Gulliver’s chances didn’t seem high when a caring person saw him fall from a tree and called animal control. A beautiful bald eagle, Gulliver was the victim of acute lead poisoning. Gulliver couldn’t stand or even hold his head up. His bloodwork showed a lead level of 94.2, startlingly higher than the normal level of 6-12 μg/dL (micrograms of lead per deciliter of blood).
After active treatment for these elevated levels of lead in his system, Gulliver is now on the mend thanks to the caring staff and veterinarians at Chadwell Animal Hospital, and will eventually be released. I was glad that The HSUS, through the Sparrow Fund (a special project my wife Lisa and I started three years ago to provide emergency care for critically wounded wildlife and homeless pets), will help offset the cost of Gulliver’s rehabilitation. We named our project after a passage in the Bible, Matthew 10:29, that tells us that not a sparrow falls without his Maker knowing. The Sparrow Fund is devoted to that ideal—that every animal’s life matters.
While each life matters, we know that even if we expand the Sparrow Fund, it will not solve the problems that so many animals face. In addition to making grants through the Sparrow Fund and other channels, we at The HSUS and all of us who work in the animal protection field have a duty to address the systemic issues that cause animals to get into situations of distress in the first place. The best outcome is that we prevent animals from getting hurt or ill, so that no active human intervention is needed.
This week, The Guardian reported on the Blue Mountain Wildlife Center in Oregon, which has treated a series of eagles suffering from lead poisoning. “They eat things that have been shot, whether it’s big game like deer or elk or coyotes or ground squirrels,” said Lynn Tompkins of the center.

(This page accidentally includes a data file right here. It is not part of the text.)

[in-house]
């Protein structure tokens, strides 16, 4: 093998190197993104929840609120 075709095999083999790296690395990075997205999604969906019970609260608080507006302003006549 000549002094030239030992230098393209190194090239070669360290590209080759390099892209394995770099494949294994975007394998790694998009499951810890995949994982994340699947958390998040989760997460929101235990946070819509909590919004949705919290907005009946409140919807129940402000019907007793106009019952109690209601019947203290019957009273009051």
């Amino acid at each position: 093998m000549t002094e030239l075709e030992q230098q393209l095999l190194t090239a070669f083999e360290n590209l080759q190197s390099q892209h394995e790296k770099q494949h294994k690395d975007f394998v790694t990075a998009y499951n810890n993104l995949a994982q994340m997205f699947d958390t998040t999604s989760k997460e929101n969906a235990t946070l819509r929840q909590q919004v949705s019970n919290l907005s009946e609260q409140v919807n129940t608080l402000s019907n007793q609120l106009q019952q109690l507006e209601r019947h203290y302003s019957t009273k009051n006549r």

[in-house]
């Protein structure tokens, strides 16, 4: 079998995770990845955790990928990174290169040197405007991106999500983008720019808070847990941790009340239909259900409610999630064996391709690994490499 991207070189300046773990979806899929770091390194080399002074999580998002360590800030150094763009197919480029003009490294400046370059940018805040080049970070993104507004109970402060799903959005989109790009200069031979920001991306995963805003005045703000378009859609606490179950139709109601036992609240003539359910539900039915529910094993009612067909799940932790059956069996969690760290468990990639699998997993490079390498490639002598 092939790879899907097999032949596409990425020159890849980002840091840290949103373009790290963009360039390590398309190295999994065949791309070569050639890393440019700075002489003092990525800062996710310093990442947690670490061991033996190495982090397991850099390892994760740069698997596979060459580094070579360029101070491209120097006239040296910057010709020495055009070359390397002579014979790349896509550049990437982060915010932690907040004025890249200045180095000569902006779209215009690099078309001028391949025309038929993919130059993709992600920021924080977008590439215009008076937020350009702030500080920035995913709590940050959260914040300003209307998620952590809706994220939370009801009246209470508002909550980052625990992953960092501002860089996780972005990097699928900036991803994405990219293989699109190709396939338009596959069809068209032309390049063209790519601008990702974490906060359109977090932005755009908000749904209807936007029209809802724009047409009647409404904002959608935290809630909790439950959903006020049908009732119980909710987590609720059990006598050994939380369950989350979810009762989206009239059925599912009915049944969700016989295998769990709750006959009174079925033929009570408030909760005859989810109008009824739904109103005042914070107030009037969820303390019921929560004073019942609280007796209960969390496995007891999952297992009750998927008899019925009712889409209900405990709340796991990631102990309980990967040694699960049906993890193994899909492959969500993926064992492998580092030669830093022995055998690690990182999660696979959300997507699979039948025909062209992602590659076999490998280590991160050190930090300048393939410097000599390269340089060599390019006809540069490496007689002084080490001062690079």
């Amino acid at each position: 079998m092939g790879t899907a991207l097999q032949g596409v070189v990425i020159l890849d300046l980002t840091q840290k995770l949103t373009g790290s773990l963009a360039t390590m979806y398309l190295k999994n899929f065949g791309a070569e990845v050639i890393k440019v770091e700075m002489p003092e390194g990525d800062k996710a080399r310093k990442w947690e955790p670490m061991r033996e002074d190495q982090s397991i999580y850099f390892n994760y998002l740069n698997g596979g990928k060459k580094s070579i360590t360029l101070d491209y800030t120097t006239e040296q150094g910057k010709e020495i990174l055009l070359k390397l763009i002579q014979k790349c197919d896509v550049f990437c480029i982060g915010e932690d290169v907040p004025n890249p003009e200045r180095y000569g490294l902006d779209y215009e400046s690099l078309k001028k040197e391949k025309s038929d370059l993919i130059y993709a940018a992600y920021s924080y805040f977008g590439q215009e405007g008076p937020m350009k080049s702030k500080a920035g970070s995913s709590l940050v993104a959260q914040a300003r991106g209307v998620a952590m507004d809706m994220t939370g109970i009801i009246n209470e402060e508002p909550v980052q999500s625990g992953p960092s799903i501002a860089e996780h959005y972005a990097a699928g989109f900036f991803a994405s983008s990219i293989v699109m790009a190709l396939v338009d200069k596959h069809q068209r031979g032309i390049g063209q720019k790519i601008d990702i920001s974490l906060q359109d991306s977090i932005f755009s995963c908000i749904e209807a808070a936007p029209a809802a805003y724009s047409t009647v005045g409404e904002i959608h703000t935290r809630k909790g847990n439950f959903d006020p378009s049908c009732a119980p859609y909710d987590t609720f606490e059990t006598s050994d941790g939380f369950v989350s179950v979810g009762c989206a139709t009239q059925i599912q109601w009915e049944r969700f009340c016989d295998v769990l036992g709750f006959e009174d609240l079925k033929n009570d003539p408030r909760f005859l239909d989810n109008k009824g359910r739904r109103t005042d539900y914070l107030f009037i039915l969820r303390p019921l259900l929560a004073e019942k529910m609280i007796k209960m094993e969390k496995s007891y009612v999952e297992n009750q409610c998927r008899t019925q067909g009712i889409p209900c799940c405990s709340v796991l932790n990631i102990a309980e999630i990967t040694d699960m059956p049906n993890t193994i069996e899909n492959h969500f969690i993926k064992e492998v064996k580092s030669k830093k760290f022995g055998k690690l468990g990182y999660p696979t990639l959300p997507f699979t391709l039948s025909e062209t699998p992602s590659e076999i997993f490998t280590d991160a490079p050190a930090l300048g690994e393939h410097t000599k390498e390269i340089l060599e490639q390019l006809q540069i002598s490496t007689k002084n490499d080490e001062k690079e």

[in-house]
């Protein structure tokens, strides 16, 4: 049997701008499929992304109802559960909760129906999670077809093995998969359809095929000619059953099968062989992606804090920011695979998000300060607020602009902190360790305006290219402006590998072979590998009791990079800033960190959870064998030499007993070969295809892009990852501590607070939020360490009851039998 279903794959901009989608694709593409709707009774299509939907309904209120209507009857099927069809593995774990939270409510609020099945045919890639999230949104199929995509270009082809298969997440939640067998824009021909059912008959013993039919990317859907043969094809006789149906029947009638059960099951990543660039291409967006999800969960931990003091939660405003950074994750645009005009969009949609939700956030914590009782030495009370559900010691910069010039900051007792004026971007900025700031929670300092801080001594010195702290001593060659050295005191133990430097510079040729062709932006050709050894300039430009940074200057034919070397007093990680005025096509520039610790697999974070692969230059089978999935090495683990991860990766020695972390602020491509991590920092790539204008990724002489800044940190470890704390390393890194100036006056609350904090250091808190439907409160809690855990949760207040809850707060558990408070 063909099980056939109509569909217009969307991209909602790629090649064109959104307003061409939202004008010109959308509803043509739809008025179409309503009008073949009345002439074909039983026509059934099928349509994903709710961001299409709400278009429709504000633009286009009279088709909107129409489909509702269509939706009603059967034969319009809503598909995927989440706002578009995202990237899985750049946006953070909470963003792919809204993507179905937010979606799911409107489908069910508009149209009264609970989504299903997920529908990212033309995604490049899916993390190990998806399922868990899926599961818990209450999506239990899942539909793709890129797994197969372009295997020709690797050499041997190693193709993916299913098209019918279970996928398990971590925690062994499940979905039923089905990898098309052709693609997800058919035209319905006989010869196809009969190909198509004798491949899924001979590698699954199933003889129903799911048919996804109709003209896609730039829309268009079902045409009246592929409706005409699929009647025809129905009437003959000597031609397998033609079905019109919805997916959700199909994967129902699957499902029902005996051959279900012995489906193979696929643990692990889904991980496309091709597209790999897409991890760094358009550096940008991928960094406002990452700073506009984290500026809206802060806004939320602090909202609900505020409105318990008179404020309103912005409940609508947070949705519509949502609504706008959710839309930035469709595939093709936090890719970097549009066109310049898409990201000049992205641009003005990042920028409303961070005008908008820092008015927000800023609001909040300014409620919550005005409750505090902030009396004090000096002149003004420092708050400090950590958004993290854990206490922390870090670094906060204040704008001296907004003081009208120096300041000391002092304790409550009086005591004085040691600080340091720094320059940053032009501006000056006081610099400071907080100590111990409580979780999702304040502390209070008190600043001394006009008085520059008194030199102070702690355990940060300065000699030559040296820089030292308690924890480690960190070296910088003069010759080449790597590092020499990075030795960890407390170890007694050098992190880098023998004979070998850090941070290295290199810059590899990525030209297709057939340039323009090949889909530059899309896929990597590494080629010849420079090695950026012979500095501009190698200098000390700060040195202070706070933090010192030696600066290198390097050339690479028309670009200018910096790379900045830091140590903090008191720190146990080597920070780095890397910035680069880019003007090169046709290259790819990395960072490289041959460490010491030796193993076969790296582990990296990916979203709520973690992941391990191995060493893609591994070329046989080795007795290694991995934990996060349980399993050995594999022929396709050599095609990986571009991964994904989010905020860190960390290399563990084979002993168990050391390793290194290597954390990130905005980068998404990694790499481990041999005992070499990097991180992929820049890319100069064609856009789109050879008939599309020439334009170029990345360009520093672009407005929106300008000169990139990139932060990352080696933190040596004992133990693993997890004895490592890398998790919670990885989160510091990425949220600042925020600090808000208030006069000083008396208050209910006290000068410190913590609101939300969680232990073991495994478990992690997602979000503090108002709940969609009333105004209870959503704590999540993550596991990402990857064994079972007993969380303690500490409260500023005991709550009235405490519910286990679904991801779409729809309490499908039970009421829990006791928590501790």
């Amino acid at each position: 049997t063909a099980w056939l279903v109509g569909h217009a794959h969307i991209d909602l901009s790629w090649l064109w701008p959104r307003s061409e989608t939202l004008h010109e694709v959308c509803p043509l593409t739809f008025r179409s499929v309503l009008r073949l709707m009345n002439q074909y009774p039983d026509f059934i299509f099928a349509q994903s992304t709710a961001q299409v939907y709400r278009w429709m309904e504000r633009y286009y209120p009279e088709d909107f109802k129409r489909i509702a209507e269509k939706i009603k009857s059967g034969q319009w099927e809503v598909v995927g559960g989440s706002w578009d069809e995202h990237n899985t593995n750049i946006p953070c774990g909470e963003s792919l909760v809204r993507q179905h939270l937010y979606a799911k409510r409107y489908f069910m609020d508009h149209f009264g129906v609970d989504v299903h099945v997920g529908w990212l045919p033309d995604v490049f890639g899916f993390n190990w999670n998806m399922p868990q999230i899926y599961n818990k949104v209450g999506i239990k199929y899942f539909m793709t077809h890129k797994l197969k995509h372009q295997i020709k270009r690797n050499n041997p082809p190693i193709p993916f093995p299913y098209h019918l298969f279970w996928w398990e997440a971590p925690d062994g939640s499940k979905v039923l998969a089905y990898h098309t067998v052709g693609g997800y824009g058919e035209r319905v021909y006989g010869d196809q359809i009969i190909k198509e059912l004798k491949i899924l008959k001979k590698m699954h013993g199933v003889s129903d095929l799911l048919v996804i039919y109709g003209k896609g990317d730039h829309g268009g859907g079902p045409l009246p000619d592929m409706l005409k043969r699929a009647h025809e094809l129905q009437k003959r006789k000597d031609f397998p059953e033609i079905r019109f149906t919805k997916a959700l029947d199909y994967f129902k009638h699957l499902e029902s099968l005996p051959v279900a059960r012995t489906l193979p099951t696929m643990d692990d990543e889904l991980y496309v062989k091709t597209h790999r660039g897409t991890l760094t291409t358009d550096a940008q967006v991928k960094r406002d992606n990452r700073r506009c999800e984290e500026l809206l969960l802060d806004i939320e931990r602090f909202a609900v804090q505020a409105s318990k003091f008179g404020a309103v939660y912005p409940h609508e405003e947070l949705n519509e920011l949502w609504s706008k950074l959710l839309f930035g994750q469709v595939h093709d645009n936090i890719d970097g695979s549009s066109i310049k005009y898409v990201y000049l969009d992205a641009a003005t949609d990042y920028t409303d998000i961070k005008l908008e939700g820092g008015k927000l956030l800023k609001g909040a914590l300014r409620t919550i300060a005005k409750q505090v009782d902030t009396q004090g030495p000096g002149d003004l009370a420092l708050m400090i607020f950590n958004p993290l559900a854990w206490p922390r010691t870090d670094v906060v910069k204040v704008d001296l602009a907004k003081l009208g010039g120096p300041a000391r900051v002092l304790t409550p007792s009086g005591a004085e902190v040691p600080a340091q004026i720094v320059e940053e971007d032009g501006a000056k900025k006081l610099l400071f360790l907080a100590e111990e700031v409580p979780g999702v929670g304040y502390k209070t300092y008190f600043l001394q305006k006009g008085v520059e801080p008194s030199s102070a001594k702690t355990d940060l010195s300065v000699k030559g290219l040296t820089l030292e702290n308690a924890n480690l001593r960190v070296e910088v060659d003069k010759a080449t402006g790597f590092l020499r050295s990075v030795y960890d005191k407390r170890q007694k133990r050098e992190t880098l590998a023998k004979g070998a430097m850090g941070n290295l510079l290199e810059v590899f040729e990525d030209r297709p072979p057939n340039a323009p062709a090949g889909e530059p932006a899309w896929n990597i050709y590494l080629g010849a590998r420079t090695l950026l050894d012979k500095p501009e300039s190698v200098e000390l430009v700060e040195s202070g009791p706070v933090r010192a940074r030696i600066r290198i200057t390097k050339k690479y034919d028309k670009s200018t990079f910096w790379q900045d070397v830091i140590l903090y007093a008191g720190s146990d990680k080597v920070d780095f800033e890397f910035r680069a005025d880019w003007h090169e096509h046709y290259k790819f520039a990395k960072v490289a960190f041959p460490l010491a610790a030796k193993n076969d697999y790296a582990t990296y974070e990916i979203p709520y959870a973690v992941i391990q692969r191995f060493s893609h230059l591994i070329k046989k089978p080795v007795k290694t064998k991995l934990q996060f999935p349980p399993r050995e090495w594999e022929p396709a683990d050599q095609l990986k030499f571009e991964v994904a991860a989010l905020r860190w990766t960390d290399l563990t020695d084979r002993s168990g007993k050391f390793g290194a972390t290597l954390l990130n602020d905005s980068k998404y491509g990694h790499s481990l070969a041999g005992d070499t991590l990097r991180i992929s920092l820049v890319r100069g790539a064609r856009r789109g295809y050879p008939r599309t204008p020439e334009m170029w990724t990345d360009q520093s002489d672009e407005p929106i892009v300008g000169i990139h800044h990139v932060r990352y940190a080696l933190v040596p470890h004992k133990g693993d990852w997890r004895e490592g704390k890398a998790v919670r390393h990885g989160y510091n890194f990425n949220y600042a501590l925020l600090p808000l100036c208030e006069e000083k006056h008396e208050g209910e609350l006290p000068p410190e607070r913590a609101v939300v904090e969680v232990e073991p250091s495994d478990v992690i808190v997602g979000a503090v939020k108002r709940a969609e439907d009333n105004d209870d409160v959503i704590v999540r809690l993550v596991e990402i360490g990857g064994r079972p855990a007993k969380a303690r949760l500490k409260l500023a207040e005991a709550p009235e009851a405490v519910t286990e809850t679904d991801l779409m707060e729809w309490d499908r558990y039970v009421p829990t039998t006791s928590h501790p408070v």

Lead is a deadly toxin—one we’ve known about for ages—and it’s killing eagles around the nation. It’s well documented that it’s been the number one source of human-caused mortality for the endangered California condor. Yet, even though our government and the private sector have worked to get lead out of a range of products—removing it from gasoline, paint, and our water supply—it’s still widely used in modern wildlife management.
Scientists call lead ammunition the “greatest, largely unregulated source of lead knowingly discharged into the environment in the United States.” Because bullets often shatter into fragments upon impact, lead makes its way into the food chain as animals feed off carcasses left in the field by hunters.
The toll is staggering—between 10 and 20 million birds and other animals from more than 130 species die each year from lead poisoning. The real shame is that it’s wholly preventable. Lead alternatives are widespread. Comparably-priced copper and steel ammunition outperform lead and do not keep killing days, weeks, and months after leaving the gun. Hunters who use it say they like it, in terms of the ballistic properties.
In January, the U.S. Fish and Wildlife Service announced a new policy to phase out the use of lead ammo and fishing tackle on more than 150 million acres of national wildlife refuges and other agency lands and waterways.
The new Interior Secretary, Ryan Zinke, nullified that policy on his first day.
Zinke talked about process and involving key stakeholders. We have no objections to that, but the science of the issue isn’t in dispute. Lead kills wildlife. And in terms of the technology and affordability of alternatives, they exist. Sometimes, you just have to bite the bullet and make a change.
As I write this, the EPA has announced its plans to spend $100 million to get the lead out of Flint, Michigan’s water supply. Getting it out of the country’s ammunition supply won’t cost the federal government a dime, and is therefore far easier to achieve. We as a nation should get on with the transition away from lead. Gulliver reminds us of what’s at stake.